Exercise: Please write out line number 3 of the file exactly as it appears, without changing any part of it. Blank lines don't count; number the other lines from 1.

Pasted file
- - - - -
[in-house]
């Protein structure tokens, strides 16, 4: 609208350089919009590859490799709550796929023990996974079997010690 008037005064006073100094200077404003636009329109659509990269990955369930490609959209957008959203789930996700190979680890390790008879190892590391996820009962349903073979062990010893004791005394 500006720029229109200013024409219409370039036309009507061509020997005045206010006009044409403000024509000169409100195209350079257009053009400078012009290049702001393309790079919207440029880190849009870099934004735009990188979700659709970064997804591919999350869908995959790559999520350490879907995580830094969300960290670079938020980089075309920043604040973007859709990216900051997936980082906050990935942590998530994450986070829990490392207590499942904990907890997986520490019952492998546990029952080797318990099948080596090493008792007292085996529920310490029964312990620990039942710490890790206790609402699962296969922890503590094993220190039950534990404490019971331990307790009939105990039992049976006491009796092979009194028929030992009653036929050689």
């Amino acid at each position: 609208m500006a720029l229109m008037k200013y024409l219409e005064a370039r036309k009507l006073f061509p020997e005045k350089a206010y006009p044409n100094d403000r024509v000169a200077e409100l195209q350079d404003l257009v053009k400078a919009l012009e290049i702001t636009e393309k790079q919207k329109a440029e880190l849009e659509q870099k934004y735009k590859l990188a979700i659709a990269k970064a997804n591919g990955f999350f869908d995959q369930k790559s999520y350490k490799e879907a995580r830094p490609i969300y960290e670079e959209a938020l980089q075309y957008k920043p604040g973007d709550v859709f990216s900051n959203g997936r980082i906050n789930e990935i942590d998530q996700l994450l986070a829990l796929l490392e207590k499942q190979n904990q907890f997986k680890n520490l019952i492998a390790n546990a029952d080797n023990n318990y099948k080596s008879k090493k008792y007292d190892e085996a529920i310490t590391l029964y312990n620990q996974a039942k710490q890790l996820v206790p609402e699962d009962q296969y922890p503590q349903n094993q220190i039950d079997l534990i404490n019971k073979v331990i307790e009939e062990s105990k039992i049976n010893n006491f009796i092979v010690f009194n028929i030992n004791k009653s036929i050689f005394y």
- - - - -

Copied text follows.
């Amino acid at each position: 609208m500006a720029l229109m008037k200013y024409l219409e005064a370039r036309k009507l006073f061509p020997e005045k350089a206010y006009p044409n100094d403000r024509v000169a200077e409100l195209q350079d404003l257009v053009k400078a919009l012009e290049i702001t636009e393309k790079q919207k329109a440029e880190l849009e659509q870099k934004y735009k590859l990188a979700i659709a990269k970064a997804n591919g990955f999350f869908d995959q369930k790559s999520y350490k490799e879907a995580r830094p490609i969300y960290e670079e959209a938020l980089q075309y957008k920043p604040g973007d709550v859709f990216s900051n959203g997936r980082i906050n789930e990935i942590d998530q996700l994450l986070a829990l796929l490392e207590k499942q190979n904990q907890f997986k680890n520490l019952i492998a390790n546990a029952d080797n023990n318990y099948k080596s008879k090493k008792y007292d190892e085996a529920i310490t590391l029964y312990n620990q996974a039942k710490q890790l996820v206790p609402e699962d009962q296969y922890p503590q349903n094993q220190i039950d079997l534990i404490n019971k073979v331990i307790e009939e062990s105990k039992i049976n010893n006491f009796i092979v010690f009194n028929i030992n004791k009653s036929i050689f005394y």